Two new "super groups" are frontrunners in an impressive field of Na Hoku Hanohano finalists in the Group of the Year category.
Amy Hanaiali’i Gilliom teamed up with five multitalented men to create Amy Hanaiali’i and Slack Key Masters of Hawai’i, an alliance she later described as a "definite strategic play" in her long-running campaign to win a Grammy Award. It was the first time she had officially recorded as a member of a duo or group since her 2003 reunion album with Willie K, and although the "play" didn’t pay off for her at the 2011 Grammys, the sextet’s self-titled album is a remarkable piece of work.
Amy’s partners — Dennis Kamakahi, Elmer "Sonny" Lim Jr., Chino Montero, Cyril Pahinui and Jeff Peterson — share full credit as equal contributors rather than serving secondary roles as "guests" or sidemen. Yes, Amy’s picture dominates the cover but the album itself is a genuine group project that presents various combinations of voices and instruments.
Measured by the number of Hoku Awards that the six members of the group have won individually over the years, it can be safely said that Hawaii has never seen a group like this one. Including her albums with Willie K, Amy has won 16 Hokus as a recording artist, songwriter and record producer. Pahinui has earned five Hoku Awards for his work as a solo artist, five more as a member of the Peter Moon Band in the ’80s, and another as a member of the superstar quartet that recorded "Broken Promise" in 1992. He received the Hawai’i Academy of Recording Arts Ki Ho’alu Award in 1997 and certainly deserves the HARA Lifetime Achievement Award.
Kamakahi received a Hoku Award (Best New Song) in 1980, the HARA Ki Ho’alu Award in 2005 and a HARA Lifetime Achievement Award in 2009 solely for his work as a member of the Sons of Hawai’i. However, he has done so much more as a solo artist and as a member of groups other than the Sons of Hawai’i that he too deserves a Lifetime Achievement Award in his own right.
Peterson has earned three Hoku Awards (2008, 2009 and 2010), and Lim three for his work as a member of the Lim Family. Montero has yet to record as a solo artist but has played on the Hoku Award-winning albums of other artists. It is certainly a star-studded group.
But so is the other "super group" in the category.
Keola Beamer and Raiatea Helm recorded "Keola Beamer & Raiatea" after they clicked as a duo doing her 25th Birthday Concert at the Hawaii Theatre in 2009 — the concert video/DVD of the show was the 2010 Hoku winner in the Music Video/DVD category.
Beamer needs no introduction. A major figure in slack-key since the early 1970s, he broke big as a recording artist when "Honolulu City Lights," an album he recorded with his brother as Keola & Kapono Beamer, won Hoku Awards in six categories in 1979 (including awards for the engineer, Herb Ono, and producers Teddy Randazzo, Tom Moffatt and Frank Day). The tally included a solo composer’s award to Keola for the megahit title song.
Since then he has won one additional Hoku as a recording artist and another as a record producer. He received the HARA Ki Ho’alu Award in 1998 and was honored with his brother Kapono for the lifetime achievements of the Keola & Kapono Beamer duo in 2009. All this barely scratches the surface of his solo discography, or in documenting his importance in the preservation and perpetuation of slack-key music.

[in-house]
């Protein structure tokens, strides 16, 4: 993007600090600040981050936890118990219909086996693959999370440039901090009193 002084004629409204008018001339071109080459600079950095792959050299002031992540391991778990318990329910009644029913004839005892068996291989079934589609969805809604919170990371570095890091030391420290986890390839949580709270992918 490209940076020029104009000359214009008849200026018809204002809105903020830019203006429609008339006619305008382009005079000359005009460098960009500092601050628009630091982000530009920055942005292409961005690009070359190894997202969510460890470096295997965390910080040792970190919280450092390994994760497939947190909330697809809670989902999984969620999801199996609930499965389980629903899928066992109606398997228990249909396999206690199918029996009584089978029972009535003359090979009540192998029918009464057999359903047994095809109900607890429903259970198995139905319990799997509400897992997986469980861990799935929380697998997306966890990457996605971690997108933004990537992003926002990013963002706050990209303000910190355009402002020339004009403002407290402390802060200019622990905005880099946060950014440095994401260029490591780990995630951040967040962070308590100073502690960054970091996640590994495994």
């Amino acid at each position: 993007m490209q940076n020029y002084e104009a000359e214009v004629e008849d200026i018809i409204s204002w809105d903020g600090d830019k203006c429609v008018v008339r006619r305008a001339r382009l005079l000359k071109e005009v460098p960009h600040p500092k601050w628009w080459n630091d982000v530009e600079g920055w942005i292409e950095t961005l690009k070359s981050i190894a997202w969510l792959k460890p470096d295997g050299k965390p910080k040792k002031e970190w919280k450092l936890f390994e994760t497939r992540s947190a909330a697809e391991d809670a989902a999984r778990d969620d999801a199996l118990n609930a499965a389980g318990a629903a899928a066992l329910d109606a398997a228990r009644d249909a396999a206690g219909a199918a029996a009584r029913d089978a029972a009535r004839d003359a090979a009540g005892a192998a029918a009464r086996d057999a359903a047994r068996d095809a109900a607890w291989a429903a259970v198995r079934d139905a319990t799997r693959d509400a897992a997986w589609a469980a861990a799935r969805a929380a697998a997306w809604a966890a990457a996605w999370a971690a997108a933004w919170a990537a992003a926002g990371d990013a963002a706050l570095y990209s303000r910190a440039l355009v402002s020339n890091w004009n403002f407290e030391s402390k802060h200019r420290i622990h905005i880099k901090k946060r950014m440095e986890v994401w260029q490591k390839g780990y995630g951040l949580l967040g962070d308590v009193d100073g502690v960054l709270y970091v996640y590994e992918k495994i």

Helm won Most Promising Artist and Female Vocalist of the Year for her debut album, "Faraway Heaven," and Female Vocalist and Favorite Entertainer for her second album, "Sweet & Lovely" in 2005. She is the most visible female Hawaiian falsetto vocalist of her generation and has slipped with equal ease into her musical partnership with Beamer. Their album opens with a cross-cultural reworking of "Imagine" and continues with a mixed bag of Hawaiian and hapa haole songs — some newly written, others Beamer family classics.
"Keola Beamer & Raiatea" is also a finalist for Album of the Year, Song of the Year (for Beamer’s composition "You Somebody"), Island Music Album and Graphics.
Big as they are, a win by one of these two "super groups" is by no means assured.
Kupaoa — the husband and wife duo of Kellen Paik and Kalikolihau Hannahs Paik — won Most Promising Arists in 2009 with their debut album, "Pili o ke Ao." Their second, "English Rose," as beautiful and impeccably traditionalist as the first, is also a finalist for Album of the Year, Island Music Album, Favorite Entertainer and Song of the Year (for the title song, which Kellen wrote). The couple is also up for Liner Notes and is one of the six finalists in the prestigious Hawaiian Language Performance category.
In short, Kupaoa should not be considered a long shot to win here.
And then there’s KuMZ, the duo of kumu hula Karl Veto Baker and kumu hula Micheal Casupang, who are perpetuating the living legacy of their kumu, Robert Cazimero, with their work as kumu hula, songwriters and recording artists. Their album, "On the Summit," is also a finalist for Hawaiian Album, but the cultural importance of the duo’s work is seen in the fact they are also finalists in the adjudicated Hawaiian Language Performance category and have a nomination in the adjudicated Haku Mele category for Casupang and Ka’enaaloha Hopkins’ first-time recorded composition, "Aia I Ka Malu."
The status of long shots in the category goes to Manoa DNA — Lloyd Kawakami ("Dad") and sons Nick and Alex. The trio’s aptly titled album, "Evolution," documents their success in doing exactly that as songwriters and arrangers.
It also contains some praiseworthy contemporary pop takes on Hawaiian standards. However, given the HARA membership’s traditional preference for Hawaiian music above all other genres, Manoa DNA is more likely to win the Contemporary Album category, where they are the most Hawaiian of the five finalists, than here.
THURSDAY: Album of the Year
VIDEO: Interview with Raiatea Helm